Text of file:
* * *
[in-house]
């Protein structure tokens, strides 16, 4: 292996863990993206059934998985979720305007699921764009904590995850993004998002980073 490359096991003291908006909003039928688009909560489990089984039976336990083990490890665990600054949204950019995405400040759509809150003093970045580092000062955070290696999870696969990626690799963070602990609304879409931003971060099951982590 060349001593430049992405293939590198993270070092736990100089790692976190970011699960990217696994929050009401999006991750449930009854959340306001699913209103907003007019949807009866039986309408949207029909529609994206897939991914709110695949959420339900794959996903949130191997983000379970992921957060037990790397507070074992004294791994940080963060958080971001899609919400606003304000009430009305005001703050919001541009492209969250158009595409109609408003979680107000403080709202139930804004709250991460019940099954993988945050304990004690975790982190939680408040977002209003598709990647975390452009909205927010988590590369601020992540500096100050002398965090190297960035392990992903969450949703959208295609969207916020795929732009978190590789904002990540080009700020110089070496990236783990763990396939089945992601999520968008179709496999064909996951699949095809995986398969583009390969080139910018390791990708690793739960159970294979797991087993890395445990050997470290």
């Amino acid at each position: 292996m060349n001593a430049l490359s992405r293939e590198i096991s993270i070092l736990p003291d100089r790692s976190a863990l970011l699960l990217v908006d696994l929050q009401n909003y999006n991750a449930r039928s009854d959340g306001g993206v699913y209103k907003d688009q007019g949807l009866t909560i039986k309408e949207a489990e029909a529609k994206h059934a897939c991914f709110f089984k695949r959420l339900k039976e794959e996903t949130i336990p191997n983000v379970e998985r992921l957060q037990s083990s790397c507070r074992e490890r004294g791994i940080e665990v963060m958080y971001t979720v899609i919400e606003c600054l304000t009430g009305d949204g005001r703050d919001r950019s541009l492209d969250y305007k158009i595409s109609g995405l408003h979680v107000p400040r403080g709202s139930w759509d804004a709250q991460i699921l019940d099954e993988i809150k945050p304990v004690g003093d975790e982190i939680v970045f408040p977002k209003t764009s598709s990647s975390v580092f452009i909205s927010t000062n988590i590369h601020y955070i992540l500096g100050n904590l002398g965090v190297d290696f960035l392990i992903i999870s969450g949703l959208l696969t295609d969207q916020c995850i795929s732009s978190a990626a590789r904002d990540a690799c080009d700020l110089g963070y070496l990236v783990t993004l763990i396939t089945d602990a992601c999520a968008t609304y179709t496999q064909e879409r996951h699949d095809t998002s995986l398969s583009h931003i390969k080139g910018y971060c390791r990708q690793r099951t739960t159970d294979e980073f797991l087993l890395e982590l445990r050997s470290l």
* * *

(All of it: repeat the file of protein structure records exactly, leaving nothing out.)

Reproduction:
[in-house]
């Protein structure tokens, strides 16, 4: 292996863990993206059934998985979720305007699921764009904590995850993004998002980073 490359096991003291908006909003039928688009909560489990089984039976336990083990490890665990600054949204950019995405400040759509809150003093970045580092000062955070290696999870696969990626690799963070602990609304879409931003971060099951982590 060349001593430049992405293939590198993270070092736990100089790692976190970011699960990217696994929050009401999006991750449930009854959340306001699913209103907003007019949807009866039986309408949207029909529609994206897939991914709110695949959420339900794959996903949130191997983000379970992921957060037990790397507070074992004294791994940080963060958080971001899609919400606003304000009430009305005001703050919001541009492209969250158009595409109609408003979680107000403080709202139930804004709250991460019940099954993988945050304990004690975790982190939680408040977002209003598709990647975390452009909205927010988590590369601020992540500096100050002398965090190297960035392990992903969450949703959208295609969207916020795929732009978190590789904002990540080009700020110089070496990236783990763990396939089945992601999520968008179709496999064909996951699949095809995986398969583009390969080139910018390791990708690793739960159970294979797991087993890395445990050997470290």
């Amino acid at each position: 292996m060349n001593a430049l490359s992405r293939e590198i096991s993270i070092l736990p003291d100089r790692s976190a863990l970011l699960l990217v908006d696994l929050q009401n909003y999006n991750a449930r039928s009854d959340g306001g993206v699913y209103k907003d688009q007019g949807l009866t909560i039986k309408e949207a489990e029909a529609k994206h059934a897939c991914f709110f089984k695949r959420l339900k039976e794959e996903t949130i336990p191997n983000v379970e998985r992921l957060q037990s083990s790397c507070r074992e490890r004294g791994i940080e665990v963060m958080y971001t979720v899609i919400e606003c600054l304000t009430g009305d949204g005001r703050d919001r950019s541009l492209d969250y305007k158009i595409s109609g995405l408003h979680v107000p400040r403080g709202s139930w759509d804004a709250q991460i699921l019940d099954e993988i809150k945050p304990v004690g003093d975790e982190i939680v970045f408040p977002k209003t764009s598709s990647s975390v580092f452009i909205s927010t000062n988590i590369h601020y955070i992540l500096g100050n904590l002398g965090v190297d290696f960035l392990i992903i999870s969450g949703l959208l696969t295609d969207q916020c995850i795929s732009s978190a990626a590789r904002d990540a690799c080009d700020l110089g963070y070496l990236v783990t993004l763990i396939t089945d602990a992601c999520a968008t609304y179709t496999q064909e879409r996951h699949d095809t998002s995986l398969s583009h931003i390969k080139g910018y971060c390791r990708q690793r099951t739960t159970d294979e980073f797991l087993l890395e982590l445990r050997s470290l």